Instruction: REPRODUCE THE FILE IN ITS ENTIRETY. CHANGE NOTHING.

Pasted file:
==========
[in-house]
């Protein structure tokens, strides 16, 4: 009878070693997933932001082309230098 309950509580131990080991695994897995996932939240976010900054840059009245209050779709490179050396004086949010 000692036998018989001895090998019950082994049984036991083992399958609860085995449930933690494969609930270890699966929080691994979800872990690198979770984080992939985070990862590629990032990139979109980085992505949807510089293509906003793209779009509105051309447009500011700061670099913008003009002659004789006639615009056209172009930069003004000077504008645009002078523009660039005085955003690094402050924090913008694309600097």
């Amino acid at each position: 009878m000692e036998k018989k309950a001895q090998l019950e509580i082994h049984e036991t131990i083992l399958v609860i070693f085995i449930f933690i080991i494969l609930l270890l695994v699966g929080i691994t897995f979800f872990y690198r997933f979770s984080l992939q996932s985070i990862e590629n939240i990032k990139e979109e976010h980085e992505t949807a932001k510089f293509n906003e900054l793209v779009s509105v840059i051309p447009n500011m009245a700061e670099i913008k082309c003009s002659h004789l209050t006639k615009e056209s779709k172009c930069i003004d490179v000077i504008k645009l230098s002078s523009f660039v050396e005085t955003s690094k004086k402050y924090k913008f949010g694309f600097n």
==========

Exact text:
[in-house]
């Protein structure tokens, strides 16, 4: 009878070693997933932001082309230098 309950509580131990080991695994897995996932939240976010900054840059009245209050779709490179050396004086949010 000692036998018989001895090998019950082994049984036991083992399958609860085995449930933690494969609930270890699966929080691994979800872990690198979770984080992939985070990862590629990032990139979109980085992505949807510089293509906003793209779009509105051309447009500011700061670099913008003009002659004789006639615009056209172009930069003004000077504008645009002078523009660039005085955003690094402050924090913008694309600097």
């Amino acid at each position: 009878m000692e036998k018989k309950a001895q090998l019950e509580i082994h049984e036991t131990i083992l399958v609860i070693f085995i449930f933690i080991i494969l609930l270890l695994v699966g929080i691994t897995f979800f872990y690198r997933f979770s984080l992939q996932s985070i990862e590629n939240i990032k990139e979109e976010h980085e992505t949807a932001k510089f293509n906003e900054l793209v779009s509105v840059i051309p447009n500011m009245a700061e670099i913008k082309c003009s002659h004789l209050t006639k615009e056209s779709k172009c930069i003004d490179v000077i504008k645009l230098s002078s523009f660039v050396e005085t955003s690094k004086k402050y924090k913008f949010g694309f600097n």